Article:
Monday 6 December 2010

Silencing Your Inner Critic

Hello Ana,

So you want to stop criticising yourself, so you've recognised your "self talk" - what the voice in your head is saying. These voices are often our most severe critics, and they crush our self esteem, and trap us in small unhappy lives. I noticed your comment about not being able to afford coaching (there's a video about there here by the way), so I thought I'd outline some techniques you may find useful on your own. The process is usually the same for clients whose self-criticism is powerful, and here it is:

1. Over time, raise your awareness of your self-talk. Get to the point where you are consciously aware of what it is saying.

2. Extract the essence of the criticism. Is it about being UGLY? STUPID? DOOMED TO FAILURE?

3. With your intellectual mind, not your emotional mind, analyse that criticism for truth. Is it true? Is it a vast exaggeration? This step is very hard for clients to do on their own, because their own irrational thinking is the problem, and we're asking that same irrational mind to be rational, but if you can separate yourself from your pain, then you can make progress. In all cases I have ever worked with, the client's self-talk is grossly inaccurate, so if you're not reaching that conclusion, you're not doing it right :o)

4. Maintain your vigilance on your self-talk. Listen to it carefully, but now evoke the intellectual conclusions you drew in step 3, and de-value your critical thoughts. See the person speaking inside your head as a child who is hurt. They're not wicked, but they are WRONG. Don't hate them, but don't believe them either. Over time, you'll get good at this, but it is WORK that must be done well.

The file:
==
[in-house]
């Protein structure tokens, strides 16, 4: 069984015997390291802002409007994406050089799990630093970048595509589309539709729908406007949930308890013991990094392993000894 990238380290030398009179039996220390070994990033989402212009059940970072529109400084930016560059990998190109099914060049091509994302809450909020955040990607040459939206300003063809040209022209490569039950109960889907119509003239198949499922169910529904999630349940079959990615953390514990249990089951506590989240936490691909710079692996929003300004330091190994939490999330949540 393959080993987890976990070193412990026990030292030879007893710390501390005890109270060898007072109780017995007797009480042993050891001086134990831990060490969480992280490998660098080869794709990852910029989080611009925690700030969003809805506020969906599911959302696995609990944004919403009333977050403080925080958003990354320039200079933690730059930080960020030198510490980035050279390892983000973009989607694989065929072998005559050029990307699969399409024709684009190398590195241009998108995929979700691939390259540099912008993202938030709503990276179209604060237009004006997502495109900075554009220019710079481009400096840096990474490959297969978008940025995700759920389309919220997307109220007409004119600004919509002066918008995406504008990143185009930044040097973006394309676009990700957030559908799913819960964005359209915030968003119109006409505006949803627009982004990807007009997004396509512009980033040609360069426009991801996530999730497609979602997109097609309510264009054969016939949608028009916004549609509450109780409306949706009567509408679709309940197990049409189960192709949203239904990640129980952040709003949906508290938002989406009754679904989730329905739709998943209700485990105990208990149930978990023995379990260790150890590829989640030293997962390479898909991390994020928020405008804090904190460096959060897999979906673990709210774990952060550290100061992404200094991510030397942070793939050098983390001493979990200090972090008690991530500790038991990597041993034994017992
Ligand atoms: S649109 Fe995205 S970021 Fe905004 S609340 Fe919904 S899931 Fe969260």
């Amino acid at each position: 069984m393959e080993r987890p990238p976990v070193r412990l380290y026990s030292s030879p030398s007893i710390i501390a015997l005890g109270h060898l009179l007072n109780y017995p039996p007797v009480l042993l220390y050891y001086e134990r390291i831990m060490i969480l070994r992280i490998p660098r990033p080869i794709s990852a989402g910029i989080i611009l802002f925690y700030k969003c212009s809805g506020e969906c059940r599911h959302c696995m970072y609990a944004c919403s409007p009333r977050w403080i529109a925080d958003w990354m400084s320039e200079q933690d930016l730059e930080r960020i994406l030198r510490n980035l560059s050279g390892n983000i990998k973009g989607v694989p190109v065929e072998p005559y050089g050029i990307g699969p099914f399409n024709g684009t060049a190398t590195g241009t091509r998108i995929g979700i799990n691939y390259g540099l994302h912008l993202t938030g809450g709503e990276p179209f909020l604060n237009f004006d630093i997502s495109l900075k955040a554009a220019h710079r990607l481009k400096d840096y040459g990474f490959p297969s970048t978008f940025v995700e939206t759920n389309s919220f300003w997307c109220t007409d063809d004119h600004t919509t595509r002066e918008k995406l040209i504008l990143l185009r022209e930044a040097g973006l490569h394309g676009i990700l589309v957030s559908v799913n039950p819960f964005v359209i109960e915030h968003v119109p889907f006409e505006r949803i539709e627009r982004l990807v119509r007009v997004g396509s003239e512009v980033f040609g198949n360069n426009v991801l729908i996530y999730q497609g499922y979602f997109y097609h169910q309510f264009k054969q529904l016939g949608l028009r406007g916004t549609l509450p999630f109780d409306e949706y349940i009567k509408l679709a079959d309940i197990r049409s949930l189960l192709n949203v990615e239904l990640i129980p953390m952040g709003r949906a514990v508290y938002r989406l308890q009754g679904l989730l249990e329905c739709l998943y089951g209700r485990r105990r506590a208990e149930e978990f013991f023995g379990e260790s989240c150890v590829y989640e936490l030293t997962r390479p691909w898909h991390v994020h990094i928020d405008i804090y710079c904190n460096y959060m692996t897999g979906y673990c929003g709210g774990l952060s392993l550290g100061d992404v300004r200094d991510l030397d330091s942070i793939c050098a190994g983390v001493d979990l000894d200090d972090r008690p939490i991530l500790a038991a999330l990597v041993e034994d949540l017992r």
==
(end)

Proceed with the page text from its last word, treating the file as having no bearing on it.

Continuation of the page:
5. After a week or so in step 4, depending on how it goes, change again to try to end the thoughts you've been watching. Think of your mind as a camera - you can point it where you like - so take control of it. Or think of it as a computer program - it can only run when it has access to the computer processor - and that's you, so deny it access. Sounds simple, but it's not easy to do. Sometimes a stop phrase is helpful. Let's say your negative thinking is all around UGLY. You might develop a phrase which captures a time when you felt beautiful. Now think this phrase over the negative thinking to drown it out. You can take this further with a technique called anchoring which you can read about here:

This is essentially a de-programming exercise; it's difficult to do because the old programming will be very tenacious, but it is certainly do-able. I run this process in parallel with another tactic designed to take clients out of their comfort zone a little - just into the stretch zone. This involves finding a playground - a place to be and to experiment with new behaviours.

All through this I'm usually helping my client with negative thinking, helping them to let go of persistent "truths" ("mistaken certainties"). I don't have time to explain that here, but you probably have enough to think about for now, anyway.

I hope you find that useful, Ana.

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